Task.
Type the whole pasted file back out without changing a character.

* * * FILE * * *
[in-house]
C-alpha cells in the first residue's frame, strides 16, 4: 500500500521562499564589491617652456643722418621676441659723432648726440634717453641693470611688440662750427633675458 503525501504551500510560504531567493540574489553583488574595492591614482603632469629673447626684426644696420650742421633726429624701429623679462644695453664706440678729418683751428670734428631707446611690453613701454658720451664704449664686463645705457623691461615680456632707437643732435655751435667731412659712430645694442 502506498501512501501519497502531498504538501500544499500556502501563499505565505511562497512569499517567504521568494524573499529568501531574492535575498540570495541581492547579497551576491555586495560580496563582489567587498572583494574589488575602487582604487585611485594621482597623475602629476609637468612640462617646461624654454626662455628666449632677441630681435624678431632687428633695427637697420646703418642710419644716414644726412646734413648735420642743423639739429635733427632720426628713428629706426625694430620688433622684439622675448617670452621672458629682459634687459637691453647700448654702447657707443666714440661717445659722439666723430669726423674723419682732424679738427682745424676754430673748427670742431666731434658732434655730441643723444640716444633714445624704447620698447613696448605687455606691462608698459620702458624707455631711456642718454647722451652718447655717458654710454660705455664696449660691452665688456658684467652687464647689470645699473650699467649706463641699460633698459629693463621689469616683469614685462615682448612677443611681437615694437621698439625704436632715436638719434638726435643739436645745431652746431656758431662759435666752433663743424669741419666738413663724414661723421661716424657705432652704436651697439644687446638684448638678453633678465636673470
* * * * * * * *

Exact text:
[in-house]
C-alpha cells in the first residue's frame, strides 16, 4: 500500500521562499564589491617652456643722418621676441659723432648726440634717453641693470611688440662750427633675458 503525501504551500510560504531567493540574489553583488574595492591614482603632469629673447626684426644696420650742421633726429624701429623679462644695453664706440678729418683751428670734428631707446611690453613701454658720451664704449664686463645705457623691461615680456632707437643732435655751435667731412659712430645694442 502506498501512501501519497502531498504538501500544499500556502501563499505565505511562497512569499517567504521568494524573499529568501531574492535575498540570495541581492547579497551576491555586495560580496563582489567587498572583494574589488575602487582604487585611485594621482597623475602629476609637468612640462617646461624654454626662455628666449632677441630681435624678431632687428633695427637697420646703418642710419644716414644726412646734413648735420642743423639739429635733427632720426628713428629706426625694430620688433622684439622675448617670452621672458629682459634687459637691453647700448654702447657707443666714440661717445659722439666723430669726423674723419682732424679738427682745424676754430673748427670742431666731434658732434655730441643723444640716444633714445624704447620698447613696448605687455606691462608698459620702458624707455631711456642718454647722451652718447655717458654710454660705455664696449660691452665688456658684467652687464647689470645699473650699467649706463641699460633698459629693463621689469616683469614685462615682448612677443611681437615694437621698439625704436632715436638719434638726435643739436645745431652746431656758431662759435666752433663743424669741419666738413663724414661723421661716424657705432652704436651697439644687446638684448638678453633678465636673470